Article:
If you have your family in a nursing home, you know that both medical and nonmedical personnel treat them. This means that if your loved one experiences nursing home abuse or neglect, it could be medical malpractice, general negligence or some other personal injury. And, knowing that you have this many options, should you need them, may make you feel better. However, nursing homes have been creating ways to avoid full liability for claims filed against them.
Unless you are a lawyer, it is unlikely that you asked or researched the nursing home’s corporate structure. But many nursing homes create several entity layers to avoid liability. For example, the doctor who periodically sees your family at the nursing home may be a contractor. The people who manage the nursing home may be contractors and every employee could be employed by another entity or contractors themselves.
The Harrisburg or Philadelphia, Pennsylvania, company that you contracted with may not own the building or even be the only lessor. The company itself, even if it is a multistate company, has single-asset entities that own individual nursing homes who are part of portfolios that are part of larger portfolios.
They do this so that when you claim medical malpractice, they can push that liability off to a contractor or other entity to limit the liability of the ultimate parent corporation. However, that is who you want to sue because that is the entity with the most resources and is the one in control of everything.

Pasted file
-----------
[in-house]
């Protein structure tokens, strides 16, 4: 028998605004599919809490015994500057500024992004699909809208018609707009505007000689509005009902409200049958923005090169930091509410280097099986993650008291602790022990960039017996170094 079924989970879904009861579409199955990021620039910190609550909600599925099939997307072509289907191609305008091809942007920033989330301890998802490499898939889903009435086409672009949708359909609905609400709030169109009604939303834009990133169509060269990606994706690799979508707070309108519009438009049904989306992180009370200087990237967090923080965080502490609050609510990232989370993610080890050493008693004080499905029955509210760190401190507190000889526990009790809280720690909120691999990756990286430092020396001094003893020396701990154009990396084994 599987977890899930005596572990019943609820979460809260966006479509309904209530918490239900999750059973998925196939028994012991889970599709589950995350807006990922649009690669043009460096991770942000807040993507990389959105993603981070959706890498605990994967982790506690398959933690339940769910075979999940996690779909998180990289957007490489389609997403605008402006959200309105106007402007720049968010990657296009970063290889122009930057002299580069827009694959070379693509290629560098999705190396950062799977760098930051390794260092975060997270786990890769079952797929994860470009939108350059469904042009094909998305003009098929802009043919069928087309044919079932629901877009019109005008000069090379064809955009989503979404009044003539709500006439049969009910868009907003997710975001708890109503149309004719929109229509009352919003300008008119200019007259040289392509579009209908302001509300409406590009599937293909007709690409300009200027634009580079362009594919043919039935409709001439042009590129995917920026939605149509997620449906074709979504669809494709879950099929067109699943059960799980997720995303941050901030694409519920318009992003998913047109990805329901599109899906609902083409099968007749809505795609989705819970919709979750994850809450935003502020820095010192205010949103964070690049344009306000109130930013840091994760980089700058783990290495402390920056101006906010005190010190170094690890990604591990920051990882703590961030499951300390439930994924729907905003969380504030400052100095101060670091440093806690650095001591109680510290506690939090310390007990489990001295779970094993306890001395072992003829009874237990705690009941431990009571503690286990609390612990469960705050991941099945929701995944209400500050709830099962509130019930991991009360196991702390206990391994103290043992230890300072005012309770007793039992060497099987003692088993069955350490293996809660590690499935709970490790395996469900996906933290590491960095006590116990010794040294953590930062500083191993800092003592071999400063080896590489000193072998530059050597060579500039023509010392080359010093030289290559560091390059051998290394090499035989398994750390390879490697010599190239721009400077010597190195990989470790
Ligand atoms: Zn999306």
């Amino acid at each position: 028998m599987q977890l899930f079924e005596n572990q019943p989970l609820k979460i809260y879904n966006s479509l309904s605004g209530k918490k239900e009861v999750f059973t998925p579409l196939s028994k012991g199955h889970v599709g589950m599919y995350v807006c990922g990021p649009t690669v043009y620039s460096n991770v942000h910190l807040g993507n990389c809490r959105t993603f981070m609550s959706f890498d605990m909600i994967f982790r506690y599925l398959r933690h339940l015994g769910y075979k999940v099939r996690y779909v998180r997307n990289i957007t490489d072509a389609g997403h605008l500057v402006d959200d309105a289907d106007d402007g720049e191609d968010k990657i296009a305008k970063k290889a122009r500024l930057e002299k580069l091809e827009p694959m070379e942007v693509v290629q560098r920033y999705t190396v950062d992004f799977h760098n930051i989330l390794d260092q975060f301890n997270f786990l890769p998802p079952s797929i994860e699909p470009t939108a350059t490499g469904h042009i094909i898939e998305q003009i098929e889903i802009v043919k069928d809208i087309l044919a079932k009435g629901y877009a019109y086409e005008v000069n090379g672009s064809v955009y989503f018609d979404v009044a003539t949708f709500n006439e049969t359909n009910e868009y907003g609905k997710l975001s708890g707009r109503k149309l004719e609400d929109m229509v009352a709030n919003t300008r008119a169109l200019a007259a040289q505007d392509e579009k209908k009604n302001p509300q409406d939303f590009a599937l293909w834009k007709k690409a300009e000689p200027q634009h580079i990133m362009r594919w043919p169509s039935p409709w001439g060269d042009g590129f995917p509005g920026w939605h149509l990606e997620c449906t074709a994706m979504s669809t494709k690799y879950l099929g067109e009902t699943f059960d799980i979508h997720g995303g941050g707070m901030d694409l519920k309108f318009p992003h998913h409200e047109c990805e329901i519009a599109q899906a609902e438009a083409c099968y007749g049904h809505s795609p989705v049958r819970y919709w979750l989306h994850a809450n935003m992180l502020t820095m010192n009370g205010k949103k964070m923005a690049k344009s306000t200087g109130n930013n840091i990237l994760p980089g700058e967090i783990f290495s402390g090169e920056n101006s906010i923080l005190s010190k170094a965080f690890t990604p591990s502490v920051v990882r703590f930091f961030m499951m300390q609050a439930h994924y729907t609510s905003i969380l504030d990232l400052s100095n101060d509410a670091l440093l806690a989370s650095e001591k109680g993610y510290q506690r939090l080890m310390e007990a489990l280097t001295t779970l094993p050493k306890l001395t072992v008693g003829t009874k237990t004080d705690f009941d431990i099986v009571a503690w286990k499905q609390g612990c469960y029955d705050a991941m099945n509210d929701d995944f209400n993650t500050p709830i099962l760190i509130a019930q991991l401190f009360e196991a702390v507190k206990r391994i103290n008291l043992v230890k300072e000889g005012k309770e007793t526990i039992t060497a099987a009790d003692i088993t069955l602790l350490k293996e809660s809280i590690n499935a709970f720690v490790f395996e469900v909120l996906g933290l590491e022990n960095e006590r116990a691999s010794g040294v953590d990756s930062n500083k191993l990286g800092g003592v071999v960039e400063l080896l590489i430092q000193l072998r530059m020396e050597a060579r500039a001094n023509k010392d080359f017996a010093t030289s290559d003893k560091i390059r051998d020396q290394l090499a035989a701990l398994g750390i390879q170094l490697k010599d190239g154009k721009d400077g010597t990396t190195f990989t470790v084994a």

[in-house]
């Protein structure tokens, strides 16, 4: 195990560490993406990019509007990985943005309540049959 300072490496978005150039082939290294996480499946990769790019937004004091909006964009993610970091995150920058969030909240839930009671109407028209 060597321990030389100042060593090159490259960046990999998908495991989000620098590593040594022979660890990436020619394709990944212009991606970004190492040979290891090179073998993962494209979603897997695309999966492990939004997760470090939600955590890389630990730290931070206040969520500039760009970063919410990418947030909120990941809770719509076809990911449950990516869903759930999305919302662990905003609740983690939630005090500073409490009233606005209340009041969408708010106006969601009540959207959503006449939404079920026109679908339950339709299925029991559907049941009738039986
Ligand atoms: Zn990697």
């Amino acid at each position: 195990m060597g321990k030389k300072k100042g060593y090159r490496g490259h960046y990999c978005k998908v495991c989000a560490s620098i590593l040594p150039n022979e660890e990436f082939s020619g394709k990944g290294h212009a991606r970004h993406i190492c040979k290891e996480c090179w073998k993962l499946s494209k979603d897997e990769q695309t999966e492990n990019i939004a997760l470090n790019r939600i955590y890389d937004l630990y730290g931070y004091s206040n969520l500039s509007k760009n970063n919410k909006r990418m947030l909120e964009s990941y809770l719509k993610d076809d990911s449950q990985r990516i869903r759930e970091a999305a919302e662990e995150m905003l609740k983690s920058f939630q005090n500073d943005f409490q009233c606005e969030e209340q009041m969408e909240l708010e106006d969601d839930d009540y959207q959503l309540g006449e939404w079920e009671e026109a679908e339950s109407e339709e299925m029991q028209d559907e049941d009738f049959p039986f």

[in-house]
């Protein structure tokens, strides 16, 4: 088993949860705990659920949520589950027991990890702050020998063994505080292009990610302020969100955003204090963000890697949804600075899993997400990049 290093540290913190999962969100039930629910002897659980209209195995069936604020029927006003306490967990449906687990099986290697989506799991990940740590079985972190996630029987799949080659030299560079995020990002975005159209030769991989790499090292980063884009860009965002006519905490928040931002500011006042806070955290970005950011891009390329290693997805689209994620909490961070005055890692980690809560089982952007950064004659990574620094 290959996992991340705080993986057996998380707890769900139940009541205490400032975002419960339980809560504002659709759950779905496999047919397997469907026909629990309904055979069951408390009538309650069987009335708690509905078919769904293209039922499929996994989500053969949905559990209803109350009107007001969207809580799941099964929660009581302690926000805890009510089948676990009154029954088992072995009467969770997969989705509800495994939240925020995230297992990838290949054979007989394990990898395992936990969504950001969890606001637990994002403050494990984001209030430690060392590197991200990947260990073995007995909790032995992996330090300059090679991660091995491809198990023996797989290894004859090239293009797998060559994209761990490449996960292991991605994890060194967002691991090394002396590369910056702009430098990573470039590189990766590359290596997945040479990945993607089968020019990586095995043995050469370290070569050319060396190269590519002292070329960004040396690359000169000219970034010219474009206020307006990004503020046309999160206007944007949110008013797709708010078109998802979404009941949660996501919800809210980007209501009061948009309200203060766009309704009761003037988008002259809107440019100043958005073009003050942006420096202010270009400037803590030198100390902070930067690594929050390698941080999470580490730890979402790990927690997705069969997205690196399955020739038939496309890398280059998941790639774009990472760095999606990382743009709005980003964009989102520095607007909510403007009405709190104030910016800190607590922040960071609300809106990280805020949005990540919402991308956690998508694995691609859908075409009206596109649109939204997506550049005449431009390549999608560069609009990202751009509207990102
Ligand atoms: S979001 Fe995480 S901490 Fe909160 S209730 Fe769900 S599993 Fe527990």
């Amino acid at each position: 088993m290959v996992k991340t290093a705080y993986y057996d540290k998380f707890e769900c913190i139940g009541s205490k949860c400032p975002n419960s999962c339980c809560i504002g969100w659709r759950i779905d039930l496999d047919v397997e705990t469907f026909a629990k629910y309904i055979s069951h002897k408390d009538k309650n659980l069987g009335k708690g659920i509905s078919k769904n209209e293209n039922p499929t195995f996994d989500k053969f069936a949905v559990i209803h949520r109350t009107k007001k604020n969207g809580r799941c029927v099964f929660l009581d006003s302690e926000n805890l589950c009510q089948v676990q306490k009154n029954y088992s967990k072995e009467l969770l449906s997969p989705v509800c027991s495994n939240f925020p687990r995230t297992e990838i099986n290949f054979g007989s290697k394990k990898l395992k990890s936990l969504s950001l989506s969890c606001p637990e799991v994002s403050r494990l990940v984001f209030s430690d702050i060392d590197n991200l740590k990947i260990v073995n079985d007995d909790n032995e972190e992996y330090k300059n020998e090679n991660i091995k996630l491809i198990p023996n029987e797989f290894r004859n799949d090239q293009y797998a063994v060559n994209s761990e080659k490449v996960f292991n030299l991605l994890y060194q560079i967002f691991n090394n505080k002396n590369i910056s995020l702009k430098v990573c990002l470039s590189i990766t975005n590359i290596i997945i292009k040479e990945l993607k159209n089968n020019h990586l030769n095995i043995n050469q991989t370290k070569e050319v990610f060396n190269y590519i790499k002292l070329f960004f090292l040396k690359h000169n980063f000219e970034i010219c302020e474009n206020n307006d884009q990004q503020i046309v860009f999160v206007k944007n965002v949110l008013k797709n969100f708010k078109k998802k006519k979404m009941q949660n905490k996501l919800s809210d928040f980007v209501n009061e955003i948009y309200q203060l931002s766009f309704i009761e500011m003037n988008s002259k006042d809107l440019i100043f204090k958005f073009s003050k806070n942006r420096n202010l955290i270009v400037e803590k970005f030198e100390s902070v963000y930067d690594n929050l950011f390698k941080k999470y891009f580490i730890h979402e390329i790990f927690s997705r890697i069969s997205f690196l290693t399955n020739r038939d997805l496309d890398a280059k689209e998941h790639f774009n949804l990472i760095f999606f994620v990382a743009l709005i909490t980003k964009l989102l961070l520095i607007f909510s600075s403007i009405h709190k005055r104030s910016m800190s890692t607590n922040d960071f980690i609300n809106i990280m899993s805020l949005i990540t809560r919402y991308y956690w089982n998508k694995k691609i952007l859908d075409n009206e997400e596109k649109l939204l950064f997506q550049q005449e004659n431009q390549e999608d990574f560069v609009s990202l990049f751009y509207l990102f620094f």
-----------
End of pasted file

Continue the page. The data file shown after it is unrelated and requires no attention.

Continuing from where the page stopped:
Companies are using bankruptcy in two ways. First, they are restructuring their entities to transfer liabilities to new Harrisburg or Philadelphia, Pennsylvania, entities that limit their overall exposure and your ultimate ability to find civil justice.
However, even if they do not restructure, bankruptcy (and the threat of bankruptcy) is used to limit your ability to recover. This is because, once bankruptcy is filed, the entities and people who get paid first are secured creditors (who may include entities that are owned by the owners of the nursing home themselves). This means that litigants, even those who win their case, can only collect from the leftovers. To give you an idea of how bad this can be, recent cases show that litigants will only have access to less than 1% of company assets after winning their cases.
What can be done?
First, do your research beyond Google and Yelp. Ask your Harrisburg or Philadelphia, Pennsylvania, attorney to do litigation searches and look at the corporate structure. Inquire about insurance limits. And, most importantly, when you suspect malpractice, call your attorney immediately.